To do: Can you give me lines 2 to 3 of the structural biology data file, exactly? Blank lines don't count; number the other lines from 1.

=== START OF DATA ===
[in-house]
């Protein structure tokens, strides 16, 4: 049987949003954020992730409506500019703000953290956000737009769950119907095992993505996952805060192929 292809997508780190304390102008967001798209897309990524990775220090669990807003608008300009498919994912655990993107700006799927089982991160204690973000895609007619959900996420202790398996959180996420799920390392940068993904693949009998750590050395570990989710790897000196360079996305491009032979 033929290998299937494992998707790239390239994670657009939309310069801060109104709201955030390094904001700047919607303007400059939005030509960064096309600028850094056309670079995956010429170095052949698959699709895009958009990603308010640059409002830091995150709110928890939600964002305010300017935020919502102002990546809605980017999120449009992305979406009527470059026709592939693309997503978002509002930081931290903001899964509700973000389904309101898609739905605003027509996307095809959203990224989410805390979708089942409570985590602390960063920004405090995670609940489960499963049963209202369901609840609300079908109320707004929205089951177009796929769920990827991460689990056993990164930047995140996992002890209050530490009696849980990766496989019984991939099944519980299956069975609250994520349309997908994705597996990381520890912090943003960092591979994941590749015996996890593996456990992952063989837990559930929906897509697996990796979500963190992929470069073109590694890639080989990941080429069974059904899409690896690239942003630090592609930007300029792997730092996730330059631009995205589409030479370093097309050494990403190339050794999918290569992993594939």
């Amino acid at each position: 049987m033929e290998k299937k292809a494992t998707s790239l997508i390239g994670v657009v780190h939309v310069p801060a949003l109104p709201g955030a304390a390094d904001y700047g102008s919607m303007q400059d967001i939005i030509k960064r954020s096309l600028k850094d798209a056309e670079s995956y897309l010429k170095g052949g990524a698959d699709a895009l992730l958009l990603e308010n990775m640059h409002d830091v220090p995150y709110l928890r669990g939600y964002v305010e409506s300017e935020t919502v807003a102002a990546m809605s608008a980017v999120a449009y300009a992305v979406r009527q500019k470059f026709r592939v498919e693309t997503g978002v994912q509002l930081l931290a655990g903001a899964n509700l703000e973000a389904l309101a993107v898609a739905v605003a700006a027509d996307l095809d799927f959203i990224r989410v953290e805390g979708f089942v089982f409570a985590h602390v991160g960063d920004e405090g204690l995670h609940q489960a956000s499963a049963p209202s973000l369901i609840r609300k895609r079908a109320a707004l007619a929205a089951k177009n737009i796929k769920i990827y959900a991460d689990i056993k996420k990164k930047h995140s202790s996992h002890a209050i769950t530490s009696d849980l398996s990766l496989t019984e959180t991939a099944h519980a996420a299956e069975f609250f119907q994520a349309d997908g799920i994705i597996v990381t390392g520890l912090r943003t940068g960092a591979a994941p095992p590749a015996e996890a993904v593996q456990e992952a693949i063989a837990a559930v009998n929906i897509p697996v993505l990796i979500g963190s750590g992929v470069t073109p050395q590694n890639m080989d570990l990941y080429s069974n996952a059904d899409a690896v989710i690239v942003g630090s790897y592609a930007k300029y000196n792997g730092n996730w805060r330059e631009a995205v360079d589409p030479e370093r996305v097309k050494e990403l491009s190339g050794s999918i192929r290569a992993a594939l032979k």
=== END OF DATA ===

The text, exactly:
């Protein structure tokens, strides 16, 4: 049987949003954020992730409506500019703000953290956000737009769950119907095992993505996952805060192929 292809997508780190304390102008967001798209897309990524990775220090669990807003608008300009498919994912655990993107700006799927089982991160204690973000895609007619959900996420202790398996959180996420799920390392940068993904693949009998750590050395570990989710790897000196360079996305491009032979 033929290998299937494992998707790239390239994670657009939309310069801060109104709201955030390094904001700047919607303007400059939005030509960064096309600028850094056309670079995956010429170095052949698959699709895009958009990603308010640059409002830091995150709110928890939600964002305010300017935020919502102002990546809605980017999120449009992305979406009527470059026709592939693309997503978002509002930081931290903001899964509700973000389904309101898609739905605003027509996307095809959203990224989410805390979708089942409570985590602390960063920004405090995670609940489960499963049963209202369901609840609300079908109320707004929205089951177009796929769920990827991460689990056993990164930047995140996992002890209050530490009696849980990766496989019984991939099944519980299956069975609250994520349309997908994705597996990381520890912090943003960092591979994941590749015996996890593996456990992952063989837990559930929906897509697996990796979500963190992929470069073109590694890639080989990941080429069974059904899409690896690239942003630090592609930007300029792997730092996730330059631009995205589409030479370093097309050494990403190339050794999918290569992993594939």
């Amino acid at each position: 049987m033929e290998k299937k292809a494992t998707s790239l997508i390239g994670v657009v780190h939309v310069p801060a949003l109104p709201g955030a304390a390094d904001y700047g102008s919607m303007q400059d967001i939005i030509k960064r954020s096309l600028k850094d798209a056309e670079s995956y897309l010429k170095g052949g990524a698959d699709a895009l992730l958009l990603e308010n990775m640059h409002d830091v220090p995150y709110l928890r669990g939600y964002v305010e409506s300017e935020t919502v807003a102002a990546m809605s608008a980017v999120a449009y300009a992305v979406r009527q500019k470059f026709r592939v498919e693309t997503g978002v994912q509002l930081l931290a655990g903001a899964n509700l703000e973000a389904l309101a993107v898609a739905v605003a700006a027509d996307l095809d799927f959203i990224r989410v953290e805390g979708f089942v089982f409570a985590h602390v991160g960063d920004e405090g204690l995670h609940q489960a956000s499963a049963p209202s973000l369901i609840r609300k895609r079908a109320a707004l007619a929205a089951k177009n737009i796929k769920i990827y959900a991460d689990i056993k996420k990164k930047h995140s202790s996992h002890a209050i769950t530490s009696d849980l398996s990766l496989t019984e959180t991939a099944h519980a996420a299956e069975f609250f119907q994520a349309d997908g799920i994705i597996v990381t390392g520890l912090r943003t940068g960092a591979a994941p095992p590749a015996e996890a993904v593996q456990e992952a693949i063989a837990a559930v009998n929906i897509p697996v993505l990796i979500g963190s750590g992929v470069t073109p050395q590694n890639m080989d570990l990941y080429s069974n996952a059904d899409a690896v989710i690239v942003g630090s790897y592609a930007k300029y000196n792997g730092n996730w805060r330059e631009a995205v360079d589409p030479e370093r996305v097309k050494e990403l491009s190339g050794s999918i192929r290569a992993a594939l032979k």